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Reason I Love Living in Romania #58 - The 'Piata'

This is a topic I've discussed enthusiastically in my social life but I've yet to write about it. Most likely because it sits deceptively under that part of life we classify as "mundane". For hundreds of years farmers have brought in their fresh produce to various markets in nearby cities and towns. Most cities in Romania have one, or more, Piata agro-alimentare. They were there before supermarkets ever existed. Years ago, they were out in the open, but nowadays they are mostly found in large warehouse-type buildings with zero amenities other than the stalls on which the produce is displayed.

Four things you will notice at the Piata:
1. The produce is not usually shiny, but that's because it's not been waxed.
2. It's not picture-perfect, but that's because mother-nature isn't a photographer.
3. Prices are low because you're not paying any third parties for shipping.
4. The seasons are relevant (ie. no cherries in Fall/Winter/Spring).

It's rare in our day and age for consumers to come face to face with producers. It's an aspect of 'doing the piata' that I thoroughly enjoy, though I can't help feeling complexed by these people's ability to create their own subsistence. While they should embody what it means to take pride in the fruit of one's labour,  the strain of a tough economy is visible on their faces. They have few options but to continue doing what they do. Their output is too small for supermarket contracts, so the only option is to load up the  ol' Dacia and sell at the piata. The cost of growing the produce, transportation, and the stall rental probably eats into anything that can be called a profit.

I met a tanti, one of the vendors, at the piata in Mihai Viteazu. She is one of those people who warms your heart by her way of being. She told me she's from Arad but that she has a place in Cluj where she stays over during the week. Last time I went by I asked what the peppers taste like being that they're so small, "Like real peppers" she replied, laughing. Then she gave me one to bite into. I'd never eaten a pepper on it's own before, like an apple, but there's a first time for everything. She was right about the taste. I then spent about $3 on a kilo of tomatoes, one of cucumbers and 1/2 kg of peppers.  Here's a picture of tanti Ana.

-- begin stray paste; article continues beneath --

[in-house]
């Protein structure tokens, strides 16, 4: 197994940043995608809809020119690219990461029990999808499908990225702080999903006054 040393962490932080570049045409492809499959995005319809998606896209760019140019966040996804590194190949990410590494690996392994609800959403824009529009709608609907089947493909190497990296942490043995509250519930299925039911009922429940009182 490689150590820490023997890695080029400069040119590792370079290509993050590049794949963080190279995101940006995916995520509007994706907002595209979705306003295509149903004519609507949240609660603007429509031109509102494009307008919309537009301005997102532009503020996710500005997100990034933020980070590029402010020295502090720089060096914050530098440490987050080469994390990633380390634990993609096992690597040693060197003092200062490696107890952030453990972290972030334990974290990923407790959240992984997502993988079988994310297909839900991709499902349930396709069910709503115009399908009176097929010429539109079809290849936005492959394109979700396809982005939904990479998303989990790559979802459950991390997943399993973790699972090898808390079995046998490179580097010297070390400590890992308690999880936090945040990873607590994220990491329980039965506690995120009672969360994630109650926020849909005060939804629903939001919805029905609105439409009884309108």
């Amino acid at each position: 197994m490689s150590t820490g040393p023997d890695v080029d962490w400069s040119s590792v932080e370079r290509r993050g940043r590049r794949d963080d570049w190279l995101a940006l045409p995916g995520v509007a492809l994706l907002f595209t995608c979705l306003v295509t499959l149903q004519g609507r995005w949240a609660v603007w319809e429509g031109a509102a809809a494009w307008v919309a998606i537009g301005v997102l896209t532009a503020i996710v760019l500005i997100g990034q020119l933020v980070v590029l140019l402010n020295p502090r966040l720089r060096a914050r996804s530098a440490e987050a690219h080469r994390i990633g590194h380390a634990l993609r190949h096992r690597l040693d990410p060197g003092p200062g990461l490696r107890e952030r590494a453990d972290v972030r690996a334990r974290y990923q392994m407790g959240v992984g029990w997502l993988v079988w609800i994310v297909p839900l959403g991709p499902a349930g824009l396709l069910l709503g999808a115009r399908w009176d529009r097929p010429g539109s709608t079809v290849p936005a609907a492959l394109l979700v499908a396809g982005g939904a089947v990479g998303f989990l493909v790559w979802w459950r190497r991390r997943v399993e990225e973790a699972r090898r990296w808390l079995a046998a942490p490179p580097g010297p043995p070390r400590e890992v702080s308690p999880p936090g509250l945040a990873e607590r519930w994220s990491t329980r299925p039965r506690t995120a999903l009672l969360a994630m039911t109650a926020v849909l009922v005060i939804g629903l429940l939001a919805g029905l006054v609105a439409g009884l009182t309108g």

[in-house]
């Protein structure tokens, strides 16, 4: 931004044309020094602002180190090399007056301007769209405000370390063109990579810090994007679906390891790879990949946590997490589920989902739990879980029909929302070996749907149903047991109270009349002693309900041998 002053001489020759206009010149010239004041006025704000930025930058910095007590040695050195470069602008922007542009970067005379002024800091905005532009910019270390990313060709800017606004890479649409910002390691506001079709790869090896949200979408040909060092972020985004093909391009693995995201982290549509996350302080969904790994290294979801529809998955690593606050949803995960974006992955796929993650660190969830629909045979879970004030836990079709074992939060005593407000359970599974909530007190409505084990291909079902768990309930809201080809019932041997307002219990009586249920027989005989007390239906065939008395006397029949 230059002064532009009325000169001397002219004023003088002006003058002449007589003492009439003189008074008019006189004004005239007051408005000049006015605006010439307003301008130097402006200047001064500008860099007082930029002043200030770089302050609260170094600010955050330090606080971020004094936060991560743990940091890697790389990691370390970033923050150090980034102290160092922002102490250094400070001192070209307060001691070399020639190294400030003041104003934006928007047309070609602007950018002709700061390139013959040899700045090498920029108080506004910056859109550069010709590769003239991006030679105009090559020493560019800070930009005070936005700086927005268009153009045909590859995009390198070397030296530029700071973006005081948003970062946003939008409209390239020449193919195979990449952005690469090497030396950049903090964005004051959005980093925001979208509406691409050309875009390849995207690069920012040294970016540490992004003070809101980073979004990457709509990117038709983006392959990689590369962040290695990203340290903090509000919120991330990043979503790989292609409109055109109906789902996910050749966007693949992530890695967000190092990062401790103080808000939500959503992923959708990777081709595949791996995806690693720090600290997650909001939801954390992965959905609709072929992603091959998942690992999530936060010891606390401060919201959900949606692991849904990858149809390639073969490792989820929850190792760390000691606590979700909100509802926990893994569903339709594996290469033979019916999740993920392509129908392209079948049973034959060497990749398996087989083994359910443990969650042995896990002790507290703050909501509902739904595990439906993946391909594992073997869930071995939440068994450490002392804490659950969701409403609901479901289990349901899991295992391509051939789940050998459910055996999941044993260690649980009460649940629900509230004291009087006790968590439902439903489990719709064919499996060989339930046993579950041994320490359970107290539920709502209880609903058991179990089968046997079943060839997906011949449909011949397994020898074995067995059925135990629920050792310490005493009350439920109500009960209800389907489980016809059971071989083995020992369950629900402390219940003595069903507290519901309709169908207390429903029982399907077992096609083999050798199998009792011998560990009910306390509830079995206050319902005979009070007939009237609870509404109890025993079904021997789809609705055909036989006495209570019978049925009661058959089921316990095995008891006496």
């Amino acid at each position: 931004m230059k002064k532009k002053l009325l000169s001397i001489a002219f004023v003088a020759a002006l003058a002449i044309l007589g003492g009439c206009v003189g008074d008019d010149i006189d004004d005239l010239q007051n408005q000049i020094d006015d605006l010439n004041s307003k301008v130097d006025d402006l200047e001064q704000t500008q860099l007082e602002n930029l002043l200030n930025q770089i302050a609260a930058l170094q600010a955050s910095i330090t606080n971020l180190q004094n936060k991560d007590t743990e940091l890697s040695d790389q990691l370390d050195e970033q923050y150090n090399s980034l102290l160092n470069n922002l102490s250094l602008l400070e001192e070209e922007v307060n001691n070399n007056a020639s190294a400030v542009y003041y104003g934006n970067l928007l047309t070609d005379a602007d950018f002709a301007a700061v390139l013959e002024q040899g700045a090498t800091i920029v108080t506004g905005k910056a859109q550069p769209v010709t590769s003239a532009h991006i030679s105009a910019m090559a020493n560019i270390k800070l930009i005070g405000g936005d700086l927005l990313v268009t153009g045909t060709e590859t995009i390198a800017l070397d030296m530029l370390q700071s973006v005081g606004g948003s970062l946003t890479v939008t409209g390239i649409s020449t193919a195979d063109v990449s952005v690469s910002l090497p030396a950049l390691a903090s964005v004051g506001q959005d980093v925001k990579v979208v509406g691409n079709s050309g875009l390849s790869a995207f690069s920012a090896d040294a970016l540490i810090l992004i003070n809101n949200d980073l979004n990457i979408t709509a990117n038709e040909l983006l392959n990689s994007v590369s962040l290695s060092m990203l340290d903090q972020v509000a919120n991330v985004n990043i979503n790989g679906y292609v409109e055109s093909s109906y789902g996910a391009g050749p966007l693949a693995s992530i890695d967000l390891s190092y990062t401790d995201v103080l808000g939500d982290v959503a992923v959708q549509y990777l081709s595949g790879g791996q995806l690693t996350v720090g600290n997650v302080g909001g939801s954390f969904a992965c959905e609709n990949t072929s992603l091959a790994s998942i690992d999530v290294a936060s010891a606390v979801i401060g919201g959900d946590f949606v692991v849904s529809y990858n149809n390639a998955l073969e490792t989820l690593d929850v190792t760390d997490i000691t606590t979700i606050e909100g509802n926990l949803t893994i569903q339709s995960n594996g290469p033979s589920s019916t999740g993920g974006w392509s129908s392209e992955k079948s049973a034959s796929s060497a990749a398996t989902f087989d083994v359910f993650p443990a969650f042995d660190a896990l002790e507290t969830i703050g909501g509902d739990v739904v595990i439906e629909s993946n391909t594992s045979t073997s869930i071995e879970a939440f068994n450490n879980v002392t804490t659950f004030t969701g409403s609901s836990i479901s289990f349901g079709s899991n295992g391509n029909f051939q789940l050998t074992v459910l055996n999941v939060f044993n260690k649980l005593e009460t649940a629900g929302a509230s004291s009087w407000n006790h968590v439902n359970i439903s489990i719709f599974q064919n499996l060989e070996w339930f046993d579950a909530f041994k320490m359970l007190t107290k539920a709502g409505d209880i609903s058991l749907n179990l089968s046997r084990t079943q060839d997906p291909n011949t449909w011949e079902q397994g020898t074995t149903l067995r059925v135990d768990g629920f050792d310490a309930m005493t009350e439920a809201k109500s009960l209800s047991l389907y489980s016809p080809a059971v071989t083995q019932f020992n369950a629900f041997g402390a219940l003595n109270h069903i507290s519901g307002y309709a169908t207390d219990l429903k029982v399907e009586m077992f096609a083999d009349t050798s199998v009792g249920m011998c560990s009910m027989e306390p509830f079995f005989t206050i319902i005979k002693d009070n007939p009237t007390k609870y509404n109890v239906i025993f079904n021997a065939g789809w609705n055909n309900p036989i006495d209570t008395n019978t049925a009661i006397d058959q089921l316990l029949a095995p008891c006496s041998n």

One of the most authoritative books on food in the 21st century, In Defense of Food, by journalist Michael Pollan, makes a simple thesis; We're no longer eating real food, but rather "edible foodlike substances”. Head to North America for proof. Farmer's markets are rare, and where they exist, the crops are usually the very same GMOd products that end up in the produce department of large supermarkets - where the situation is even more dire with regards to the quality of food. Edible foodlike substances is putting it mildly.

Pollan suggests the following set of five rules as a solution that culminates into the cardinal rule: "Eat food. Not too much. Mostly plants."

I'm going to suggest a solution for each of these.

1. Don't eat anything your great grandmother wouldn't recognize as food.
Solution: Shop at the piata.

2. Don’t eat anything with more than five ingredients, or ingredients you can't pronounce.
Solution: Shop at the piata.

3. Avoid products that make healt claims (a guarantee they're processed and unnatural).
Solution: Shop at the piata.

4. Stay out of the middle of the supermarket; shop on the perimeter of the store.
Solution: Shop at the piata.

5. Get out of the supermarket whenever possible.
Solution: Go to the piata!

There you have it. Life in Romania can easily be much healthier. If only we all took advantage of the goodness of the piata  -and if people didn't smoke as much.

For an actual guide to shopping at the Piata, Sam wrote a post a couple of years ago that is just as relevant today. You can find it here: How to Survive a Romanian Piata.


  1. I hate to say it but: Boy, you got scammed. Or at least that's what I think. Look at the boxes behind the lady. To me it's clear that it's mass produced veggies, prolly originating from Turkey.

    There was a very nice expo of local products a few days ago in Cluj and you could clearly see the difference. The price was very low (everything was 2 lei/kg) and the products had irregular shapes, just like Mom Nature does it.

    However, I don't deny that our crap is better than theirs. We have better crap. I just think that the Mafia (aka "samsari") is dominating the Piata while the local producers are starving, thanks to our politicians. Even if you find better products in the Piata, they are still sub-par compared to what the locals can deliver.

    1. Oh yeah, I should've mentioned in the post, I'm aware that there are plenty of wholesalers in the piata just peddling whatever gets sold at the supermarket. I wouldn't say the biggest indication are the boxes given the kind of stuff people recycle here, it's easy enough to tell when you look at pretty looking produce. Unfortunately it's not all locals and all 'organic' but like you say, even the crap is...better crap.

  2. I've been to Romania three times, and I always love going to the piata! The fruits and vegetables usually taste much better than anything found in the supermarkets. Wish we had more farmers markets throughout America...

  3. And here some pictures from Piata Domenii market in Bucharest as of last winter:
    Probably not as rural as you describe it, but the products did not look very globalized.


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